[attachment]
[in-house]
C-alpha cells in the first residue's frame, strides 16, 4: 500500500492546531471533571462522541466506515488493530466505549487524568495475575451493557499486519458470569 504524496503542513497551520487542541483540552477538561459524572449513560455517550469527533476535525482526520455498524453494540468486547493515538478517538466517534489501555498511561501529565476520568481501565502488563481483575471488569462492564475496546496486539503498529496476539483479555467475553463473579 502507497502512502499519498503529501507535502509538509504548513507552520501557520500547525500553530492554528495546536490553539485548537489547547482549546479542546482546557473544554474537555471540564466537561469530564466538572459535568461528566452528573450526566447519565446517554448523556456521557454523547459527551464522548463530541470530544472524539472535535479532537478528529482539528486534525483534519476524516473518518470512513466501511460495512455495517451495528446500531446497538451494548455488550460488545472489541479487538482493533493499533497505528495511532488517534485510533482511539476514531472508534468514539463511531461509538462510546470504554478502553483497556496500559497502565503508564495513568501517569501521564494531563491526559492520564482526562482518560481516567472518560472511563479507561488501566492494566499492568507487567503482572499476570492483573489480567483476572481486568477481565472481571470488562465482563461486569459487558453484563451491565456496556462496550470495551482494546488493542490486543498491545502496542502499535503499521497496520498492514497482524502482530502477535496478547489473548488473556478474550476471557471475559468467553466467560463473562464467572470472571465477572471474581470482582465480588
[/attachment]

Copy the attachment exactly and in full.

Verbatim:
[in-house]
C-alpha cells in the first residue's frame, strides 16, 4: 500500500492546531471533571462522541466506515488493530466505549487524568495475575451493557499486519458470569 504524496503542513497551520487542541483540552477538561459524572449513560455517550469527533476535525482526520455498524453494540468486547493515538478517538466517534489501555498511561501529565476520568481501565502488563481483575471488569462492564475496546496486539503498529496476539483479555467475553463473579 502507497502512502499519498503529501507535502509538509504548513507552520501557520500547525500553530492554528495546536490553539485548537489547547482549546479542546482546557473544554474537555471540564466537561469530564466538572459535568461528566452528573450526566447519565446517554448523556456521557454523547459527551464522548463530541470530544472524539472535535479532537478528529482539528486534525483534519476524516473518518470512513466501511460495512455495517451495528446500531446497538451494548455488550460488545472489541479487538482493533493499533497505528495511532488517534485510533482511539476514531472508534468514539463511531461509538462510546470504554478502553483497556496500559497502565503508564495513568501517569501521564494531563491526559492520564482526562482518560481516567472518560472511563479507561488501566492494566499492568507487567503482572499476570492483573489480567483476572481486568477481565472481571470488562465482563461486569459487558453484563451491565456496556462496550470495551482494546488493542490486543498491545502496542502499535503499521497496520498492514497482524502482530502477535496478547489473548488473556478474550476471557471475559468467553466467560463473562464467572470472571465477572471474581470482582465480588